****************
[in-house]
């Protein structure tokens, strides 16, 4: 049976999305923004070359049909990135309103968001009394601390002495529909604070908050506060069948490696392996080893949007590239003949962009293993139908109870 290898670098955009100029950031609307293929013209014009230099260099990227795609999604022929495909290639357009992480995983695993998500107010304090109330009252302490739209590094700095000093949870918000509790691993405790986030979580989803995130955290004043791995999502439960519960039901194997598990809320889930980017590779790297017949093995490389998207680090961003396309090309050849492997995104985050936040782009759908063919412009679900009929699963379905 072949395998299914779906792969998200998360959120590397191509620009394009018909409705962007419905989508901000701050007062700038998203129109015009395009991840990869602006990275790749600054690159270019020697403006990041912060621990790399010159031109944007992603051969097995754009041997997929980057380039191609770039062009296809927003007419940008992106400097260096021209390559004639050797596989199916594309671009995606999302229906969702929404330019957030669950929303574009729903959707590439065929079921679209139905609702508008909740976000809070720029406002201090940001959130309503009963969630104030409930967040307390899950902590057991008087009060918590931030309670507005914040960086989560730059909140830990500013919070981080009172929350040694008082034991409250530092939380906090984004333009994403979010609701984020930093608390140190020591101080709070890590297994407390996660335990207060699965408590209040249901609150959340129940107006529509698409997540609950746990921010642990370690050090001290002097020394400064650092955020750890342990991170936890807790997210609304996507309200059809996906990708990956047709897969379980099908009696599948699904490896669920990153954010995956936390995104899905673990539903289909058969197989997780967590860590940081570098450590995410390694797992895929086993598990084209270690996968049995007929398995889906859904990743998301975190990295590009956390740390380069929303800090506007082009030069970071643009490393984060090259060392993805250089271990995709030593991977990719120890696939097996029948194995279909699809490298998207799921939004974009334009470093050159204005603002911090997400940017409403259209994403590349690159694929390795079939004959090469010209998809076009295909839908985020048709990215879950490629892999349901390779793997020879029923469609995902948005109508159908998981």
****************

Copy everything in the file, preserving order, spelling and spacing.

[in-house]
């Protein structure tokens, strides 16, 4: 049976999305923004070359049909990135309103968001009394601390002495529909604070908050506060069948490696392996080893949007590239003949962009293993139908109870 290898670098955009100029950031609307293929013209014009230099260099990227795609999604022929495909290639357009992480995983695993998500107010304090109330009252302490739209590094700095000093949870918000509790691993405790986030979580989803995130955290004043791995999502439960519960039901194997598990809320889930980017590779790297017949093995490389998207680090961003396309090309050849492997995104985050936040782009759908063919412009679900009929699963379905 072949395998299914779906792969998200998360959120590397191509620009394009018909409705962007419905989508901000701050007062700038998203129109015009395009991840990869602006990275790749600054690159270019020697403006990041912060621990790399010159031109944007992603051969097995754009041997997929980057380039191609770039062009296809927003007419940008992106400097260096021209390559004639050797596989199916594309671009995606999302229906969702929404330019957030669950929303574009729903959707590439065929079921679209139905609702508008909740976000809070720029406002201090940001959130309503009963969630104030409930967040307390899950902590057991008087009060918590931030309670507005914040960086989560730059909140830990500013919070981080009172929350040694008082034991409250530092939380906090984004333009994403979010609701984020930093608390140190020591101080709070890590297994407390996660335990207060699965408590209040249901609150959340129940107006529509698409997540609950746990921010642990370690050090001290002097020394400064650092955020750890342990991170936890807790997210609304996507309200059809996906990708990956047709897969379980099908009696599948699904490896669920990153954010995956936390995104899905673990539903289909058969197989997780967590860590940081570098450590995410390694797992895929086993598990084209270690996968049995007929398995889906859904990743998301975190990295590009956390740390380069929303800090506007082009030069970071643009490393984060090259060392993805250089271990995709030593991977990719120890696939097996029948194995279909699809490298998207799921939004974009334009470093050159204005603002911090997400940017409403259209994403590349690159694929390795079939004959090469010209998809076009295909839908985020048709990215879950490629892999349901390779793997020879029923469609995902948005109508159908998981």